Confirming what our DATT has been picking up, Berger said he had decided to make recently promoted General Carlos Aldana his next Minister of Defense, at the end of the year, a traditional time for changes in the military. Berger acknowledged that former GANA coalition partner General Otto Perez Molina is upset that his own close associate, General Ricardo Bustmante, current Chief of Staff of the Armed Foreces, is being passed over and retired. Berger said he had not yet settled on a replacement for Bustamante. (Comment: Bustamante's appointment would have been unsettling to civil society groups, here and abroad. Aldana, who is a support, not combat, officer, will be better received outside the military. Inside it, there will be grumbling that an officer who has not paid his combat dues is being elevated. End comment.) On a related subject, Berger said his government would (contrary to what we have been hearing) have funds in its 05 budget for military modernization. He also said that Guatemala is prepared to send up to 650 troops to Haiti (500 bilaterally, an additional 150 as part of a Central American peacekeeping battalion). He noted that the compensation from the UN was not insignificant. So lucrative as to be a source for modernization.
6. (C) CICIACS, the Office of the UN Commissioner for Human Rights, and Article 98:
Berger acknowledged the Ambassador's point that CICIACS has been languishing but reiterated his government's support of reconfiguring it so as to overcome Constitutional Court and Congressional objections. A further comment implied that he has personally spoken about CICIACS in recent meetings he has held with Congressional leaders. He is similarly committed to winning Congressional approval for the agreement with the UN to set up an office here of the Commissioner for Human Rights. He said Human Rights Adviser La Rue and former UN PermRep Rosenthal are en route to Geneva now to tweak the agreement so as to meet the strongest Congressional objections to it. Berger did not make any particular comment about Article 98 but seemed comfortable with the Ambassador's description of MFA/Embassy plans to seek ratification this fall.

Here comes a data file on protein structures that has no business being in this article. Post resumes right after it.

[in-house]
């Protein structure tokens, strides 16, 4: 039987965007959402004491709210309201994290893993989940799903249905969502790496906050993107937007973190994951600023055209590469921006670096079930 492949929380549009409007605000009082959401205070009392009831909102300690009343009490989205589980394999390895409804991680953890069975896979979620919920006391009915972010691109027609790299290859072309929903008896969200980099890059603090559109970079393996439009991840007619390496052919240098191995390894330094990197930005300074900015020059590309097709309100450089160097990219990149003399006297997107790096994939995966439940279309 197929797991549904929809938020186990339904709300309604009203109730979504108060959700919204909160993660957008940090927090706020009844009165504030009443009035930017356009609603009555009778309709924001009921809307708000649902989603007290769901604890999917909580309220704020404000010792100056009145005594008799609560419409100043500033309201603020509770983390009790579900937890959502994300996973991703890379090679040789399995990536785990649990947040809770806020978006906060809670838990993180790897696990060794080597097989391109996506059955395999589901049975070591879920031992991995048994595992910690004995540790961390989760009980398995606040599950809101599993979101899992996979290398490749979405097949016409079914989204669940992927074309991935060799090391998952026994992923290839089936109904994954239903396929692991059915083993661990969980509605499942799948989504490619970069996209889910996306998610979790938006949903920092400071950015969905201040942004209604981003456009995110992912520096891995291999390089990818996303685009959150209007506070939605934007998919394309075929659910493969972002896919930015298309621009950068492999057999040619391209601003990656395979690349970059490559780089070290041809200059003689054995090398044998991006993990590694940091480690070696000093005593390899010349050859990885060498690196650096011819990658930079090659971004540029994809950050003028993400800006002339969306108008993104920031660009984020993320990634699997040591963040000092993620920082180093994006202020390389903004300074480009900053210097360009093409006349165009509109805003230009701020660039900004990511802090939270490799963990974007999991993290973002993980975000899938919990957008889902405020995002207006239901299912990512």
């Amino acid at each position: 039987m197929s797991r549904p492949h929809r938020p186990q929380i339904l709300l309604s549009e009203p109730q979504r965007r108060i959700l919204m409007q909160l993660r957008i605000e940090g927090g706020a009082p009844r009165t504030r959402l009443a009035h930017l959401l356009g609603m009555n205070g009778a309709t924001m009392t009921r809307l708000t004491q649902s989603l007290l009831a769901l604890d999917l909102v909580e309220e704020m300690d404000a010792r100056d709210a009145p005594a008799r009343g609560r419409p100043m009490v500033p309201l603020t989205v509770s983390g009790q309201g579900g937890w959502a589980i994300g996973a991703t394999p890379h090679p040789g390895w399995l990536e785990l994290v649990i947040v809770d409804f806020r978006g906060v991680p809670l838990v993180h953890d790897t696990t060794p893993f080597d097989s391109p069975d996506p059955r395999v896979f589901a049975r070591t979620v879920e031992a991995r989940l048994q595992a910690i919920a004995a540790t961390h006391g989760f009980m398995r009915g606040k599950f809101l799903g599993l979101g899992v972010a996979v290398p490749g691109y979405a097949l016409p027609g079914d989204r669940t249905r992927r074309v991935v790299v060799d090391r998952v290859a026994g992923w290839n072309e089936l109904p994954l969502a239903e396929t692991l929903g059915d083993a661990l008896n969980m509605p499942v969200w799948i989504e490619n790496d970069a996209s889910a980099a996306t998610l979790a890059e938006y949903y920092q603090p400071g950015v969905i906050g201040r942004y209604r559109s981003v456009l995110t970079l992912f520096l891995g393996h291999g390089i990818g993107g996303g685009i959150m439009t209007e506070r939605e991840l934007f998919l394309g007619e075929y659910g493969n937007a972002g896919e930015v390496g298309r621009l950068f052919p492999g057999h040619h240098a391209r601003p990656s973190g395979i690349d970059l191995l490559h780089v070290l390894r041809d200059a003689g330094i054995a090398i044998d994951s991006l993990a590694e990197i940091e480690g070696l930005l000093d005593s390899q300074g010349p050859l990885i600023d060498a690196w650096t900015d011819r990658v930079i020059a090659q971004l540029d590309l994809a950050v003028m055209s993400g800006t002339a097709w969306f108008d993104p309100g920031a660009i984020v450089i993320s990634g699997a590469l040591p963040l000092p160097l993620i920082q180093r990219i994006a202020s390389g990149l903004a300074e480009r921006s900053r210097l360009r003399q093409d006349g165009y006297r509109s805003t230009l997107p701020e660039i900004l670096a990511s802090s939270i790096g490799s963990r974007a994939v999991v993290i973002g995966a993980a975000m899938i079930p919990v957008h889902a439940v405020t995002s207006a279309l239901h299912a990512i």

7. (C) CAFTA:
Asked about the Guatemalan timetable for submitting CAFTA to their Congress, Berger's response suggested he had not given it much recent thought, as he recalled what he had told the Ambassador a couple of months ago, that the Centrals wanted to move in unison. He did say that, in his own travels around the country, he is finding that indigenous leaders strongly favor CAFTA and that only a few "tiny groups" would ultimately be opposed. Comment: This unfortunately does not jibe with our own impressions that the public, indigenous groups especially, are not yet well informed on CAFTA. Berger could hardly contain his enthusiasm for a November 15 ceremony on the border with El Salvador where the last remaining obstacles to physical integration will be stood down. Crossing the border will thereafter be much like crossing a state line in the U.S.; Berger feels that he and his Salvadoran counterparts have done more this year to promote real integration than their predecessors did in 40.
8. (C) Adoptions:
Berger and Mrs. Berger, who is deeply involved in the adoptions issue, confirmed that they are supporting a new, Hague-consistent version of adoptions reform legislation, that they oppose any suspension of adoptions (as some reformers have advocated), and that they favor a grandfather clause for adoptions in process once the new legislation goes into effect. Mrs. Berger thought the opportunity for getting such legislation approved this year was slipping away but the President, citing a conversation earlier this week with the President of Congress, said there was still a good chance for positive action.
9. (C) Bilateral relations:
The Ambassador briefed Berger on his consultations in Washington, noting the changed, more positive view of Guatemala both within and outside the executive branch (while emphasizing the more critical view, largely because of CICIACS and the UNHRC office, within the U.S. human rights community). The Ambassador said that we have a good possibility of freeing up at least $2m in frozen MAP funds and that doing so would send an important signal of progress made civil-military relations and ending impunity within the military. Reiterating how out on a limb he is with his military over modernization, Berger said he would be deeply grateful if we could provide such support. He also recounted with pleasure how friendly and gracious ("and he recognized me immediately") the President was when they spoke briefly at the UNGA and said how much he appreciates the support we are giving in general. In that vein, he said he wants to conduct a public signing of the new 5-year umbrella agreement between his government and AID, which AID has recently negotiated.
3. (C) Comment:
This was a fairly informative, useful exchange. Atmospherics were on this occasion quite good. HAMILTON